“The Violin Conspiracy”: A Different Kind of Crime Story

The theft of a multimillion-dollar instrument puts Brendan Slocumb’s debut novel, The Violin Conspiracy, in the category of crime fiction. But Ray MacMillan leaves most of the investigating to the pros: the FBI and a savvy insurance investigator (okay, sometimes he gets personally involved). No, the real crime is the conspiracy of racism that threatens to bar Ray’s entry into the world of classical music and disrupt his quest to obtain the ultimate prize for a classical violinist: the gold medal at the famed International Tchaikovsky Competition.

To begin, Ray, a young Black man in Charlotte, North Carolina, receives a special gift from his beloved grandmother: her grandfather’s violin. For decades, she held on to it until someone in the family showed an interest in music. The instrument itself, Ray later discovers, is rare and extremely valuable. He’s offered a full scholarship to study music, and eventually he’s invited to take part in the world’s most prestigious music competition. However, a thief swaps the violin for a ransom note. There is no shortage of suspects: the family who enslaved his great-great-grandfather seeks the return of their property. His mother and his uncles have also filed suit; they resent that Ray kept the valuable instrument for himself. Ray, like any protagonist, finds himself isolated save for a few allies: his mentor, his girlfriend, and an aunt who refused to join the family’s lawsuit.

The violin, however, isn’t critical to his performance in the competition; Ray can make any instrument sing. What’s truly at stake is his ability to be seen as an equal among classical performers. In his author’s note, Slocumb states that less than two percent of classical musicians are Black, and less than 12 percent are people of color. Through Ray, Slocumb shows how someone can make changes.

If you’re looking for a Walter Mosley-style plot, this story is different. Through his pursuit of a career in music, Ray faces villains at every step of his journey. He’s every bit the underdog as Easy Rawlins, but less likely to engage in the legwork, or physical danger, needed to find his violin. Ray is fighting a conspiracy. The mark of a good one is that it’s almost undetectable and easy to deny.

Like many stories, the adversaries are often the most memorable, forming the conflicts that challenge Ray and really drive the story forward. His mother is the first, actively dissuading Ray from pursuing the uncertain future of a musician. She hates the noise of Ray’s practicing and is indifferent to the full scholarship that Ray earned, as long as he sends her money every month. Some of the lesser characters who displayed viciousness towards Ray were particularly vivid. Without them, the reader would have an incomplete understanding of Ray’s world.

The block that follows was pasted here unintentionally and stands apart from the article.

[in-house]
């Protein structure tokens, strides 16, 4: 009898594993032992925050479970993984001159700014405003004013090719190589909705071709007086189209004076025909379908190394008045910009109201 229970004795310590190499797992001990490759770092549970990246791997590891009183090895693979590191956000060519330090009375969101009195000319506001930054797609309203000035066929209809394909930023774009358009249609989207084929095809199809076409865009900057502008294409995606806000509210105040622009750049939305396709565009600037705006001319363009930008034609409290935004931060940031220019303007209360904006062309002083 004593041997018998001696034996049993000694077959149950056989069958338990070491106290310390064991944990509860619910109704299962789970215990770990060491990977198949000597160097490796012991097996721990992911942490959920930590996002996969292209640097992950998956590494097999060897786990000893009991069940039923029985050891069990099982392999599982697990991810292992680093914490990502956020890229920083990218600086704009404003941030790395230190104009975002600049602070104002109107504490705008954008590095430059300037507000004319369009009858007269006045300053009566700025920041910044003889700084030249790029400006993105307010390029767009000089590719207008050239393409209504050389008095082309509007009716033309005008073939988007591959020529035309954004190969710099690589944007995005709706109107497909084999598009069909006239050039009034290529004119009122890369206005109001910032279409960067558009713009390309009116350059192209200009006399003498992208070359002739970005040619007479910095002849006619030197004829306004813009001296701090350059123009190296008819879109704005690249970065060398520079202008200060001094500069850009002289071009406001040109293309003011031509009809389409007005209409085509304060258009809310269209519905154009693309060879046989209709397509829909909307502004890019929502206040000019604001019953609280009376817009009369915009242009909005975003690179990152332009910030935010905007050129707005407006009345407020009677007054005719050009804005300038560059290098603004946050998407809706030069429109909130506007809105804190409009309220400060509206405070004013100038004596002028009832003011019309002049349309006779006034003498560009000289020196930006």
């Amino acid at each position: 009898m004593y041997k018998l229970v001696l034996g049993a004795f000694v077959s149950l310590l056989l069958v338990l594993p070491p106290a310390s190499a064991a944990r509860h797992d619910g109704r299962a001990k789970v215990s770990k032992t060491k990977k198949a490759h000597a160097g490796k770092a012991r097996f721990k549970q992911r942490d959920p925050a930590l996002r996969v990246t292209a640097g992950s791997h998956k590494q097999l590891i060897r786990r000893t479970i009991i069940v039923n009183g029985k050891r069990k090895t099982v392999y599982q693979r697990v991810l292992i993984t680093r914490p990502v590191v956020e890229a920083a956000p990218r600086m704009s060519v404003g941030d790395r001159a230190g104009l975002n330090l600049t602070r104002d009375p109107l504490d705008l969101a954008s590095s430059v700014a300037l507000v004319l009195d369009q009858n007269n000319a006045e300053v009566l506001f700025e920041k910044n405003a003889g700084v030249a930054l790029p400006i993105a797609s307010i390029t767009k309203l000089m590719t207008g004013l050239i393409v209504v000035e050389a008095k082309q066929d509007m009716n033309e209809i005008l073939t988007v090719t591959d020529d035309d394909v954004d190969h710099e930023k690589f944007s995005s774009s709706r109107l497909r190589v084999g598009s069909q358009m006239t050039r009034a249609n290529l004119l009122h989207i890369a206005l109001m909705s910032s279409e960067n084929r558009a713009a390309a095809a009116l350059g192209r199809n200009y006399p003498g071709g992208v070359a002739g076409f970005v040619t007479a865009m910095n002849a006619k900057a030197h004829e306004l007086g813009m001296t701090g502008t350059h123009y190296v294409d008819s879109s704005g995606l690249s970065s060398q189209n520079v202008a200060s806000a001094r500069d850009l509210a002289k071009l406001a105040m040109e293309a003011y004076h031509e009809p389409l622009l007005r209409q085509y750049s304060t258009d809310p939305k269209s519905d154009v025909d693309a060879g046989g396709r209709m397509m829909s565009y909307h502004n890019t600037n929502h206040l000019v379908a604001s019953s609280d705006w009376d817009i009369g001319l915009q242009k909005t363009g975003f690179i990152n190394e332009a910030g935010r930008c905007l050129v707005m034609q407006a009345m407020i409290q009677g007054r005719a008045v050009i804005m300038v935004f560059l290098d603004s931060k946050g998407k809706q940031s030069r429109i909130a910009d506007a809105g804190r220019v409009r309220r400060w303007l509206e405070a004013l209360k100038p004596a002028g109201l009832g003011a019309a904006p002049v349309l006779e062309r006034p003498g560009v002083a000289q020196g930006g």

On the flip side, through the portrayal of Ray’s grandmother, the epitome of love and encouragement, we understand the importance of the violin to Ray: it is his only connection to the most loving and inspirational person in his life. Grandma Nora is the one who gave Ray the advice he needed to pursue his love of music in this environment, as seen in the following passage:

“You work twice as hard. Even three times. For the rest of your life. It’s not fair, but that’s how it is. Some people will always see you as less than they are. So you have to be twice as good as them.”
“I don’t think I can do that.”
“You’re already doing it,” she said, her voice so low he could barely hear it.

Readers will enjoy Slocomb’s window into the world of classical music: performing in orchestras and as a soloist, taking part in musical competitions, and realizing the amount of practice required to be competitive. We also get a glimpse of the process to appraise, insure, maintain, and repair valuable musical instruments. Based on the author’s experience and research, this insight into the music scene sets up a realistic backdrop for Ray’s story.

Throughout the story, there are some disturbing scenes of violence and discrimination. While Ray does not experience physical trauma, these images may be anxiety-inducing, particularly for someone who has endured such behavior. Ray’s experiences of racism include music teachers not taking him seriously, a man kicking him out of his house after Ray performs at his daughter’s wedding, and a police officer arresting him for a minor traffic violation. There is also a brief and graphic account of how a slaveowner treated his “property,” which may also be upsetting.

In his author’s note, Slocumb reveals that his experiences inspired many of these scenes. They are the greatest sources of tension in the story and give us a baseline for Ray’s point of view as a young Black man both in the South and in the white-dominated world of classical music. The scenes he depicts are critical to shaping our understanding of Ray’s reality. Slocumb lays them out in plain English, as if they were occurring before our eyes.

The fight against racism is a major theme of this book, and Slocumb portrays this by putting the reader in the shoes of a person of color in a white-dominated world, subject to bias, ignorance, and hatred. Readers will discover The Violin Conspiracy is a tale of inspiration, showing that persons of color specifically, and humans in general, can overcome any barriers to entry. And the “other” crime, the mystery of the stolen violin? It keeps the reader hooked until the end; of course, we hope Ray is able to keep his link to his grandma.

The Violin Conspiracy
by Brendan Slocumb
Anchor Books
February 01, 2022